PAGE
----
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4

It depends: where do you expect the application to be used? If most users will be in a relatively quiet, indoor environment, the conference room should be close enough, in my opinion--even if it's not exactly the same (at home vs. work, for example). However, if the expected environment of use is quite different, testing in a conference room won't be ...


4

If at all possible I'd try and observe actual behaviour, rather than ask a question. Because people suck at predicting their own behaviour. For example run a remote usability test with mocked up a google search result around your topic with a mix of .co.uk & .com (or whatever) company names/URLs and see which is clicked most. You also have to remember ...


3

Combine two research methods Start with usability testing, for the reasons that @Kit-Grose gave. Have a quick glance at the illustration in this NN/g post about UX-research methods to understand which methods can give you insights into user performance, and which methods can survey their opinions and ratings. Then follow that research with a method that ...


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Aside from what is on that list, when I conduct usability tests I: Try to ensure that I give identical instructions to each participant. When people are doing tests remotely, it's easier to do this as you can provide written instructions. In person, however, I try extra hard to avoid going "off-script" and potentially leading anyone towards answers I ...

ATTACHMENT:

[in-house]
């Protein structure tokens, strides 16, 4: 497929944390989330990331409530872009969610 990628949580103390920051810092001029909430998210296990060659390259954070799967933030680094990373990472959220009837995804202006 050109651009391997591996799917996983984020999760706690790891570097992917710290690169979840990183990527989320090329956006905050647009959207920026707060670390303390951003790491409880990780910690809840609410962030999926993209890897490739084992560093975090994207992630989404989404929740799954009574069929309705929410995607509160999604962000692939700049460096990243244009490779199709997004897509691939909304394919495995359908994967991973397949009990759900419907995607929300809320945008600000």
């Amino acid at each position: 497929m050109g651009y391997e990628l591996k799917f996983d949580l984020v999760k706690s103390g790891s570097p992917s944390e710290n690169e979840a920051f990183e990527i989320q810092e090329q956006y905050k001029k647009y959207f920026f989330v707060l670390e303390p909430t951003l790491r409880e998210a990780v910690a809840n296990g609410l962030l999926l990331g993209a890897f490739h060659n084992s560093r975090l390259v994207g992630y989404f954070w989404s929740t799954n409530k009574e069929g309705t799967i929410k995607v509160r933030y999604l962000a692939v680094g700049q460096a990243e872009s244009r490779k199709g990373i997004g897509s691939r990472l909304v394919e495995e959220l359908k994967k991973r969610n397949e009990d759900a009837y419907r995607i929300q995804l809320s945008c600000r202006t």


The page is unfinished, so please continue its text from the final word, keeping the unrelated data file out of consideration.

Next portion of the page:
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The problem with this kind of issue is that I suspect you would get different answers from different parts of the globe. I suspect (and this is just a suspicion - I have no evidence for this) that populations with US trade interests may favor the .com suffix as it is considered a larger 'global' entity rather than just confined to their country whereas ...


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“All the world's a stage, and all the men and women merely players” I have conducted usability testing in a number of environments both controlled and uncontrolled and I genuinely believe that there is no silver bullet to deal with bias, but you do have to take precautions and consider impact on test results. Erving Goffman who was a very influential ...


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You shouldn't really expect to get explicit feedback from a usability test (honest or otherwise); that's what focus groups and other such things are for. Usability testing is a way to test outcomes, not opinions. It's a great way to see if the changes have a noticeable improvement (or at least equivalence) when it comes to users performing a given set of ...


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If it's possible to ask context-based questions, ask this: Thanks for participating in our survey. Please pick which of the two sites you'd like to help us evaluate: [www.website.com] [www.website.co.uk] And adjust the second link to be whatever the local domain extension is. Ideally you'd randomize the position of both links too, because some ...


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Have a look at 'Study: How Searchers Perceive Country Code Top-Level Domains' on Moz.com. Author Eli Schwartz presents some successful approaches to really get at 1. whether users are aware of general TLDs, 2. do users see a particular TLD (.edu specifically) as more trustworthy, 3. can users identify a particular location by the ccTLD used, and 4. can users ...


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I came across an issue with meta programming in one early test I did. I was asking the following question: A form on a web page needs to have a way of clearing or submitting the data – traditionally this is handled with two buttons. One says ‘Cancel’ and the other says ‘Submit’. Of the two buttons, One is on the left and the other on the right. Which ...



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